CR
Cryospheric Sciences

Greenland

The foot of a glaciated mammoth? No… A glacier!

The foot of a glaciated mammoth? No… A glacier!

Ice is a viscous fluid: it flows but slowly, reaching up to 100 m/yr for the fastest flowing ice. That’s 0.00001 km/hr, so you’d never see it with the naked eye. But what influences the morphology of the glaciers is the shape of the topography that lies underneath them. Elephant Foot Glacier, shown above, aptly named for its shape, is a textbook-example of a piedmont glacier. These types of glacie ...[Read More]

Water plumes are tickling the Greenland Ice Sheet

Water plumes are tickling the Greenland Ice Sheet

7 meters of sea-level rise – what you would get if the whole Greenland Ice Sheet melted. But the tricky question is: how much of this ice will be melted in the next decades, and how fast will it occur? This piece of information is critical in order to plan for present and future populations living in coastline areas, all around the world. How much and how fast can the Greenland Ice Sheet melt ? In ...[Read More]

Cryo History – How airborne glaciologists measured the movement of glaciers before the satellite era

Recent work published in my department at the Geological Survey of Denmark and Greenland (GEUS) focused on solid ice discharge into the ocean from the Greenland Ice Sheet from 1986 to 2017 (Mankoff et al. 2019). Solid ice discharge is the ice that is lost from a glacier as it flows towards the coast and eventually breaks off as icebergs into the ocean (i.e. calving). Solid ice discharge is an impo ...[Read More]

Cryo-adventures – Behind the scenes of cryo-fieldwork

Cryo-adventures – Behind the scenes of cryo-fieldwork

As the Arctic is warming faster than the global average, Arctic glaciers are rapidly melting. My research is about the fate of glacial organic carbon when the ice containing it melts. To investigate these processes, I travelled to several glaciers, an activity full of challenges… and rewards! My research Glacier ice covers about 11% of Earth’s land surface, and contains within it a globally ...[Read More]

Image of the Week – The GReenland OCEan-ice interaction project (GROCE): teamwork to predict a glacier’s future

The GROCE project, funded by the German Ministry for Education and Research (BMBF), takes an Earth-System approach to understand what processes are at play for the 79°N glacier (also known as Nioghalvfjerdsfjorden), in northeast Greenland. 79°N is a marine-terminating glacier, meaning it has a floating ice tongue (like an ice shelf) and feeds into the ocean. Approximately 8% of all the ice contain ...[Read More]

Image of the Week – What’s Hot in the Cryosphere? A 2018 review

Image of the Week – What’s Hot in the Cryosphere? A 2018 review

Every year, humanity understands more and more about a remote and unforgiving component of the Earth system – the cryosphere. 2018 has been no exception, and in this blog post we’ll take a look at some of the biggest scientific findings of cryospheric science in 2018. We will then look forward to 2019 and beyond, to see what the future holds for these rapidly changing climate component ...[Read More]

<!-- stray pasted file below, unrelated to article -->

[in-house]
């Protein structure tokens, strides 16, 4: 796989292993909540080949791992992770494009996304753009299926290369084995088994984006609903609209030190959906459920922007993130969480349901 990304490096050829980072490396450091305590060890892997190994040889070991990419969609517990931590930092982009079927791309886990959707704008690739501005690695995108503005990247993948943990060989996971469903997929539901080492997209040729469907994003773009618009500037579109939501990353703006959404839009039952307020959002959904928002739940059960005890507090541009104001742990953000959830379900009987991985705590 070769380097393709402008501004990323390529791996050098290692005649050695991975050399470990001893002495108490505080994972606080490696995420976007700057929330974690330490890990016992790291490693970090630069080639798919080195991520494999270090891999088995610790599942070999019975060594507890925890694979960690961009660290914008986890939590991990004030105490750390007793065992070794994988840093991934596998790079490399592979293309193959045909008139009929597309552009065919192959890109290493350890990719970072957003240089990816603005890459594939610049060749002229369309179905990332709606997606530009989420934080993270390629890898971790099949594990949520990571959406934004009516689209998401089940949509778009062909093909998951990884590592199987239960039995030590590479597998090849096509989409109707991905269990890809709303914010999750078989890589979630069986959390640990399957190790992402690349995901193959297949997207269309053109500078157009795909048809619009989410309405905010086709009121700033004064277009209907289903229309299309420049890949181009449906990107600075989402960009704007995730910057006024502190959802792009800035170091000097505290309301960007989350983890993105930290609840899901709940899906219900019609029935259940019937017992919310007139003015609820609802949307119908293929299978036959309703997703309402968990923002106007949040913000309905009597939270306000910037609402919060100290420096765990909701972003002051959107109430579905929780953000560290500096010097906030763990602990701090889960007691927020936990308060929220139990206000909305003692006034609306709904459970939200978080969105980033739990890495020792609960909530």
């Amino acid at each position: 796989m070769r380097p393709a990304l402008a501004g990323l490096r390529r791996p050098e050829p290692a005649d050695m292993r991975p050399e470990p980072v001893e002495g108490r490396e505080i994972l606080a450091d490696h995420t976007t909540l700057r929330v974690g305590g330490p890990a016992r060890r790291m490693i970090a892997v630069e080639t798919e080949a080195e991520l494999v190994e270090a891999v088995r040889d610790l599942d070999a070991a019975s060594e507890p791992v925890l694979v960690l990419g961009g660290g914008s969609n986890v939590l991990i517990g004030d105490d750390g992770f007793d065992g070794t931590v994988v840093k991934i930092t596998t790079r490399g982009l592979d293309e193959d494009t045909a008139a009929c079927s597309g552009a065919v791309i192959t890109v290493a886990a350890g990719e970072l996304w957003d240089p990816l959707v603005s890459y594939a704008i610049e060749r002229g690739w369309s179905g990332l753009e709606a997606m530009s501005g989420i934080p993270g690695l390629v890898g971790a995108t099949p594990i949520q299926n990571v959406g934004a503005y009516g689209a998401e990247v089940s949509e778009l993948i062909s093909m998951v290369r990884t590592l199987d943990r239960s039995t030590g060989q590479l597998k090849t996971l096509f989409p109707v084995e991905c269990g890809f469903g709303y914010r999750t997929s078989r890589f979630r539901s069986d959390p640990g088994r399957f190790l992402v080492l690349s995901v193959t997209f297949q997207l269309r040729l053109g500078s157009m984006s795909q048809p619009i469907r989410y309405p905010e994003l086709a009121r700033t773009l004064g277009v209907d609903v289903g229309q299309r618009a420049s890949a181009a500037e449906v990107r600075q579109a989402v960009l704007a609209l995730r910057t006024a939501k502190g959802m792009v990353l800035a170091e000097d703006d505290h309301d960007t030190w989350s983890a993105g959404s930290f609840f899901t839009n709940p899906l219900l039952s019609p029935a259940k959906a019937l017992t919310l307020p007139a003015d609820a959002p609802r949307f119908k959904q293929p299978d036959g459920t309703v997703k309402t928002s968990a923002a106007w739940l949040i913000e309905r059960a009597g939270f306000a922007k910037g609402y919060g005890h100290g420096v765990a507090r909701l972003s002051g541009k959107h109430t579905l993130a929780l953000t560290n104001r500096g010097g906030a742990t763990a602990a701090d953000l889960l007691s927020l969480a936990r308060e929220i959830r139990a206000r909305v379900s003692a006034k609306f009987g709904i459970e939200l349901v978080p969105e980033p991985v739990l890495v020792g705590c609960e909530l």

Ice-hot news: The cryosphere and the 1.5°C target

Ice-hot news: The cryosphere and the 1.5°C target

Every year again, the Conference of Parties takes place, an event where politicians and activists from all over the world meet for two weeks to discuss further actions concerning climate change. In the context the COP24, which started this Monday in Katowice (Poland), let’s revisit an important decision made three years ago, during the COP21 in Paris, and its consequences for the state of the cryo ...[Read More]

Image of the Week – Greenland’s fjords: critical zones for mixing

Image of the Week – Greenland’s fjords: critical zones for mixing

One of the most challenging research questions to address in the Arctic is how freshwater discharge from Greenland’s largest glaciers affects the biogeochemistry of the ocean. Just getting close to the calving fronts of these large marine-terminating glaciers is difficult. Fjords, hundreds of kilometers long and full of icebergs which shift with the wind and roll as they melt, make the commute a l ...[Read More]

Image of the Week – Oh Sheet!

Image of the Week – Oh Sheet!

The Antarctic and Greenland ice sheets are major players in future sea level rise. Still, there is a lot about these ice sheets we do not understand. Under the umbrella of the World Climate Research Programme, the international scientific community is coming together to improve ice sheet modelling efforts to better grasp the implications of climate change for ice sheet evolution, and consequently, ...[Read More]

Image of the Week – Icy expedition in the Far North

Image of the Week – Icy expedition in the Far North

Many polar scientists who have traveled to Svalbard have heard several times how most of the stuff there is the “northernmost” stuff, e.g. the northernmost university, the northernmost brewery, etc. Despite hosting the four northernmost cities and towns, Svalbard is however accessible easily by “usual-sized” planes at least once per day from Oslo and Tromsø. This is not the case for th ...[Read More]